We know Frida Kahlo, internationally recognized, the artist has even become an unavoidable icon when visiting Mexico; it is so, that her image is printed everywhere in all possible variations. We are less familiar with his father, whose trajectory is nevertheless worthy of interest. Who would have thought that this son of jewelers would become the first official photographer of the historical monuments of the government of Porfirio Diaz? Back on an extraordinary route.
Guillermo, Wilhelm of his German name, was from Pforzheim, Germany, where his father emigrated in the mid-nineteenth century. In this southern German Empire town of artisanal and commercial tradition, father Kahlo dedicated himself to the jewelry trade and married a jeweler's daughter. Wilhelm was born of this union on October 26, 1871, under the sign of scorpion. The Kahlo family moved to Baden-Baden while little Wilhelm was barely 3 years old. Thus, the Kahlo family was of Protestant roots in an area that had adopted the Protestant Reformation and had driven all Catholics out of its territory, rather than of Jewish origin, as was popularized in the 1960’s.
What motivated Wilhelm Kahlo to take off and embark in Hamburg at the age of 19 on the Borussia, through the port of Veracruz? Thirst for adventure? Quest for richness ? Perhaps it was Baden-Baden's honorary consul, Max Diener, who had lived in Mexico for a while, who advised him to cross. Guillermo had probably met the consul during his experience in the import/export of jewelry between his region and Mexico. In any case, Guillermo arrived in Mexico in 1890, then under the presidency of Porfirio Diaz who was seeking at that time his third term and who was to remain in power until 1911 during the outbreak of the Mexican Revolution. Guillermo never returned to his homeland. At the end of the 19th century, a tiny German community was living in Mexico. Five hundred people, at most.
Wilhelm became Guillermo. He married the Mexican María Cardeña three years later and naturalized the following year; November 20, 1894, which allowed him to avoid military service in Baden. He embraced Catholicism, probably out of a desire for integration, more than by devotion. After death of his first Mexican wife in 1898, he married Matilde Calderón Gonzalez with whom he had four daughters, including Frida in 1907, originally Frieda.
Guillermo seems to have worked in some goldsmith shops in the street of los Plateros - now Madero street - in the Historic Center in Mexico City. Then, he was introduced to photography, probably under the influence of his father-in-law, who was a photographer and motivated by a certain interest because we know that Guillermo collected postcards. He quickly obtained a first order from the German Boker business house in Mexico since 1865, to make a photographic album of their new headquarters in the Historic Center of Mexico. He found his direction.
Thus, he became an official photographer in 1901, specializing in architecture and industrial buildings. Success happened very fast. His photos were published in journals, which published several thousand copies. It is therefore not surprising, to find him in larger projects, which allow him to show the technical and economic progress of his time. He produced the famous album Mexiko 1904, which documents the exceptional architectural heritage of central Mexico City and new modern buildings.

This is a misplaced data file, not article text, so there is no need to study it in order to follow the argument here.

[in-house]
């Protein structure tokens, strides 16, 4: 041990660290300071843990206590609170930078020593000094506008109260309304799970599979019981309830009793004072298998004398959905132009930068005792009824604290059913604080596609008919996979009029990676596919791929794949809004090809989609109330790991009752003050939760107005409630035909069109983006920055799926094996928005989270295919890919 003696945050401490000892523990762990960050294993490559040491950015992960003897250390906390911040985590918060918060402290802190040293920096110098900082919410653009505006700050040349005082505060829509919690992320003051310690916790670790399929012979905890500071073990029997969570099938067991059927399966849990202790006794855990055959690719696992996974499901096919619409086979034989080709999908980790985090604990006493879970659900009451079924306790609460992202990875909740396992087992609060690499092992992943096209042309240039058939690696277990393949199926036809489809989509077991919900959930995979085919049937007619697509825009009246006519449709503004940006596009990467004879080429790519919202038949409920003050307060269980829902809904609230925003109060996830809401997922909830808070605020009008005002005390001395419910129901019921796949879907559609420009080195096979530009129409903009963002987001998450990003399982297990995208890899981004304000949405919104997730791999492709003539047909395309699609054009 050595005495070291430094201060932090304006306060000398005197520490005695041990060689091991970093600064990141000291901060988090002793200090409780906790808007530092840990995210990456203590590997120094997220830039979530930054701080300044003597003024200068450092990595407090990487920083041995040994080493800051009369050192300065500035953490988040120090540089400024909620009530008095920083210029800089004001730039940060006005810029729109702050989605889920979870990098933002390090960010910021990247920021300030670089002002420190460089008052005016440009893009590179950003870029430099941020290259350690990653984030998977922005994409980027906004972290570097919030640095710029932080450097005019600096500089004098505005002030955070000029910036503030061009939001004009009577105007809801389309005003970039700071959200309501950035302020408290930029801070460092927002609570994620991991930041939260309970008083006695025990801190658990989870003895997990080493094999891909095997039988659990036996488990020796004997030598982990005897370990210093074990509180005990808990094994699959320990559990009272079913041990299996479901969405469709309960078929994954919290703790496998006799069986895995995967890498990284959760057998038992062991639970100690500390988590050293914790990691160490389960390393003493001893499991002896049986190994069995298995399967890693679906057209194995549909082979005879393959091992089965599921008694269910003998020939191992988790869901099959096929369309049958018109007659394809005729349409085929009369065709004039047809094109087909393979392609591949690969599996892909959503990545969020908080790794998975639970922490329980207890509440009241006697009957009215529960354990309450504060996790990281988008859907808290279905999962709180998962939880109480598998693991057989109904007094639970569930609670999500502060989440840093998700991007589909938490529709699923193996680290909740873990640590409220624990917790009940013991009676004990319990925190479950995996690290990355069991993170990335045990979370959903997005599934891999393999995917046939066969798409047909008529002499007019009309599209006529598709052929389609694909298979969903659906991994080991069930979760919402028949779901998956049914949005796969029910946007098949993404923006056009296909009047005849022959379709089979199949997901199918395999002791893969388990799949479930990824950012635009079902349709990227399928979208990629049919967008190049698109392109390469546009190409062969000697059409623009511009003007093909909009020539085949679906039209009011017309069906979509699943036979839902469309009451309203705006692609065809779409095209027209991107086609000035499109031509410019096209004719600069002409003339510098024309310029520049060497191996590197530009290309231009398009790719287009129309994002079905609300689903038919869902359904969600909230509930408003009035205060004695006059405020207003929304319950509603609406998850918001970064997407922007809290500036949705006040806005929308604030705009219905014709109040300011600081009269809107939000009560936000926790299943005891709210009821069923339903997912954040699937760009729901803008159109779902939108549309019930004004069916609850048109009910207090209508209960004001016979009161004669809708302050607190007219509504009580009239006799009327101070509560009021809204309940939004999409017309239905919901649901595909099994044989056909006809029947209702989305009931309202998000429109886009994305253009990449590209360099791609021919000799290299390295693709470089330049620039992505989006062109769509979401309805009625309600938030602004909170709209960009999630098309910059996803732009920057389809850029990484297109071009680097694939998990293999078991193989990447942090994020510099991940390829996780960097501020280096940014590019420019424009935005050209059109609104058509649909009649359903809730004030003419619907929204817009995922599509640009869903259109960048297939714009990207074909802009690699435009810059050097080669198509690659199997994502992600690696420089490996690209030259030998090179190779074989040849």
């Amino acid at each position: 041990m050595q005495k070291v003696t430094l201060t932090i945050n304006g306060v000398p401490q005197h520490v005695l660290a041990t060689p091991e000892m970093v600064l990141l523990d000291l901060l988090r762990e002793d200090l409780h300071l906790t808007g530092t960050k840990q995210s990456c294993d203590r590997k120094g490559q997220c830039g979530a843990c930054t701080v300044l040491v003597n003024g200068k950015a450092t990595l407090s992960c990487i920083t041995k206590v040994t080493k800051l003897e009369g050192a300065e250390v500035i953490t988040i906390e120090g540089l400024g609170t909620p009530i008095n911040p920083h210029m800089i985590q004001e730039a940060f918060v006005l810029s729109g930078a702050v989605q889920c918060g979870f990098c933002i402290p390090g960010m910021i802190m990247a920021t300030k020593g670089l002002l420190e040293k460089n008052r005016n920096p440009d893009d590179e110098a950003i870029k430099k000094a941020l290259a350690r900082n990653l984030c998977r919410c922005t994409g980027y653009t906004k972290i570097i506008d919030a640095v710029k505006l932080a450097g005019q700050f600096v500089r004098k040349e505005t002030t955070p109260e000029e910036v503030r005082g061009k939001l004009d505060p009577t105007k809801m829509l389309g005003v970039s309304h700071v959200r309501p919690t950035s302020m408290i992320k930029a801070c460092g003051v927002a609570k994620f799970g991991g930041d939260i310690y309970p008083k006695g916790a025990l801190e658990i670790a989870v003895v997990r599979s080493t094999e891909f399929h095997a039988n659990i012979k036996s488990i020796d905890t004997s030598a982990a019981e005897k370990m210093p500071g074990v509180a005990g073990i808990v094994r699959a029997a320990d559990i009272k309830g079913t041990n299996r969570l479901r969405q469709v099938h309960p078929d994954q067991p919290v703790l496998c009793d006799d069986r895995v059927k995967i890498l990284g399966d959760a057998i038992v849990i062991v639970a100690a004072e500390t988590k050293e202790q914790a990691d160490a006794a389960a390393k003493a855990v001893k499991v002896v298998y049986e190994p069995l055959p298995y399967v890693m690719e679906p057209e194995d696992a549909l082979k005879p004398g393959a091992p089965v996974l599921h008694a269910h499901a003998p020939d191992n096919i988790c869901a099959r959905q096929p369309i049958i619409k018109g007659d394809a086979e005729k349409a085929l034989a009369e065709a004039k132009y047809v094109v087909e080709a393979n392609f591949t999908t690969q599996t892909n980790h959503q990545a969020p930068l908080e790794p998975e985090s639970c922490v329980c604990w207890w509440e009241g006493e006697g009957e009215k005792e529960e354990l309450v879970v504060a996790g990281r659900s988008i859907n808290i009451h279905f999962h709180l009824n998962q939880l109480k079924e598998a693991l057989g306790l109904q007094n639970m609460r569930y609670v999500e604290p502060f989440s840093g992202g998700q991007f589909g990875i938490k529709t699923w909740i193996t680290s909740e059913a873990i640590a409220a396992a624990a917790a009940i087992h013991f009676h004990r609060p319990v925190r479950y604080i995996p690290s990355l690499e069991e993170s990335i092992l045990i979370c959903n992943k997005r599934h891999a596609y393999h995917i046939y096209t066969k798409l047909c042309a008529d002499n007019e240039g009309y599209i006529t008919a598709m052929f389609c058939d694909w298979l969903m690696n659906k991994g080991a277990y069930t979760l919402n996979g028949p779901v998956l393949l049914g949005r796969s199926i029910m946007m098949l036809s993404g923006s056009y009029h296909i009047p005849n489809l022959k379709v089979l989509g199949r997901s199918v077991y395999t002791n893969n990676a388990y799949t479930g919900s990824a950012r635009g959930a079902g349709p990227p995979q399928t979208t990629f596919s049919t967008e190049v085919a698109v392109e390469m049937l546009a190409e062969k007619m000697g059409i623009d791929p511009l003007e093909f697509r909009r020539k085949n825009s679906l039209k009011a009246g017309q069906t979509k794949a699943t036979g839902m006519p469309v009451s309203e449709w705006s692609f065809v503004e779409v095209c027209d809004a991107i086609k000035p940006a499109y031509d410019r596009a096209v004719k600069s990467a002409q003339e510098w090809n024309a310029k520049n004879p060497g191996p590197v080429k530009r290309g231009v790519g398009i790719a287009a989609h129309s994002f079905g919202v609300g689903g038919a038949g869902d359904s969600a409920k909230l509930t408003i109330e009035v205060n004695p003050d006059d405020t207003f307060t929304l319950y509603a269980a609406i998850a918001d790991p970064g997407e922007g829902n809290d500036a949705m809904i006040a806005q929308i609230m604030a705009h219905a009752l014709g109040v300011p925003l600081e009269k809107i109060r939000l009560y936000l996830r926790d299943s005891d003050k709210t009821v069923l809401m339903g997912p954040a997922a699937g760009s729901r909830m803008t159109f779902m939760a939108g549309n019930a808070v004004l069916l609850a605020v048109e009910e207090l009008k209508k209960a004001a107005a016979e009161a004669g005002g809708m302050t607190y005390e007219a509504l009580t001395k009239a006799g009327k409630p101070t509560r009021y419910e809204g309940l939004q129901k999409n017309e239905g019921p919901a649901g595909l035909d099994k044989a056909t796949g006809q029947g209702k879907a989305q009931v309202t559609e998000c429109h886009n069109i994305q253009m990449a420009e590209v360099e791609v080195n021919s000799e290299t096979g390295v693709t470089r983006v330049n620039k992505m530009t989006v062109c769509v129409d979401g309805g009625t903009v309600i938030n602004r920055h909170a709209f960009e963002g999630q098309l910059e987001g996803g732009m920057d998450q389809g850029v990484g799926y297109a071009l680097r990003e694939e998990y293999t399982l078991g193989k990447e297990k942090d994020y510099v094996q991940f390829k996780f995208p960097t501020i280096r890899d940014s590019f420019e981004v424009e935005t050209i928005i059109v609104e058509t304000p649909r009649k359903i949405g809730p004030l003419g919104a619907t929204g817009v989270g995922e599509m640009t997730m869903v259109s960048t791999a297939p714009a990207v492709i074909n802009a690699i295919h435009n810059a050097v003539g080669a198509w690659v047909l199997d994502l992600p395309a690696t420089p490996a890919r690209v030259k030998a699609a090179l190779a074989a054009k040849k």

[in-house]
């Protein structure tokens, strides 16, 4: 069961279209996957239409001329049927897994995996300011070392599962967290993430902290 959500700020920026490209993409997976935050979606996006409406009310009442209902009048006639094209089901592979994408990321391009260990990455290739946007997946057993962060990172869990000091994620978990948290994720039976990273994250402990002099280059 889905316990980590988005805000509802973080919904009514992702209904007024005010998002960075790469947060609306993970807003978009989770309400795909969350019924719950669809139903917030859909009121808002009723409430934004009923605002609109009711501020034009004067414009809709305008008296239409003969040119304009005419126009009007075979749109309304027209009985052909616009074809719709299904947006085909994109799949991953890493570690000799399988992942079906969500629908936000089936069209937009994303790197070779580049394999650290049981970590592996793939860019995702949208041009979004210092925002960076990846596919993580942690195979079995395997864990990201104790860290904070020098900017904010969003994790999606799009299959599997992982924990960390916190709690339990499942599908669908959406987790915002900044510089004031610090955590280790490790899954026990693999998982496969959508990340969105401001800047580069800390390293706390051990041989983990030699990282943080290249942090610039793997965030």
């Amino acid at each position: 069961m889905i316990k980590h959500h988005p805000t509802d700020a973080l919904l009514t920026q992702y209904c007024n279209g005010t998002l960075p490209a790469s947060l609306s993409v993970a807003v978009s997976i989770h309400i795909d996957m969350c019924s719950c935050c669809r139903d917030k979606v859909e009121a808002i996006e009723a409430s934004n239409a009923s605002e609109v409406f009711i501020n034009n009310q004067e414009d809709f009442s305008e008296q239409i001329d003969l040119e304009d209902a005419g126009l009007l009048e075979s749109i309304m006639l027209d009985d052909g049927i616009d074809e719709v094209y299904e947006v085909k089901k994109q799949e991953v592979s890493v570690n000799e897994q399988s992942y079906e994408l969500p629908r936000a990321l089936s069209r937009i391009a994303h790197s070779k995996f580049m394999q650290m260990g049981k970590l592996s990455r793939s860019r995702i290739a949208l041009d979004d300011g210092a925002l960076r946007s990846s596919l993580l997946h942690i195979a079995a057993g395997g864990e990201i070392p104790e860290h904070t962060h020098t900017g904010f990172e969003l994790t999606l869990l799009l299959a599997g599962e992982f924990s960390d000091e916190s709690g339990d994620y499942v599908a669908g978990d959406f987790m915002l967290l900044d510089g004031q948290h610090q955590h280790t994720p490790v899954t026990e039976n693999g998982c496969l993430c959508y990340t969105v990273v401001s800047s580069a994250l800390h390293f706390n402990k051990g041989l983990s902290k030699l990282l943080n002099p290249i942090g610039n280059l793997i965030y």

Teaching Church by Guillermo Kahlo
Puebla Cathedral by Guillermo Kahlo
National Library by Guillermo Kahlo
Metalic Bridge by Guillermo Kahlo
With this success and thanks to the legacy of his father who died in 1903, he acquired the house of Coyoacán, an old hacienda named Las Carmelitas, an order installed in Mexico since the late sixteenth century.
Guillermo continued his work. He became the official photographer of the "historical monuments" of the government and tirelessly photographed, not only the baroque architectural heritage but also the modern buildings with all the new steel structures that rose like mushrooms, with ease and quantity - 2000 photos in 22 albums - which make us forget, in the era of digital photography, the difficulties and the complexity of the photographic techniques of the time. Guillermo's photos were made using the technique of dry plate (gelatino-silver bromide) for the production of negatives on glass plate, introduced in 1871, a technological revolution at the time.
So why was the work of this exceptional photographer eclipsed by that of his daughter? Certainly, the paintings of the latter, such as "selfies" were more likely to seduce our time. But it is also that the work of the father was part of an era, that of Porfirio Diaz, appropriate to him, for mainly ideological reasons, after the Mexican Revolution, to forget, at any cost.
Frida, however, paid homage to her father in a famous portrait exhibited at Casa Azul in Coyoacán. It is him who initiated her into photography and who offered her her first box of painting after the terrible accident in which she was victim in 1925. One knows the continuation, the meeting with Diego, their tumultuous life.
Source: Peter Krieger, http://www.scielo.org.mx/pdf/aiie/v29n90/v29n90a9.pdf
In German: Fridas Vater: Der Photograh Guillermo Kahlo von Pforzheim nach Mexico, Gaby Franger and Rainer Hulhe.
About our Author:
Marion Du Bron, Founder of DestinationMEX
Historian PhD, School of High Social Sciences Studies (EHESS), Paris.
She has lived in Mexico since 2003.
Unconditionally passionate for Mexican history and culture.
Entrepreneur and coach for foreigners.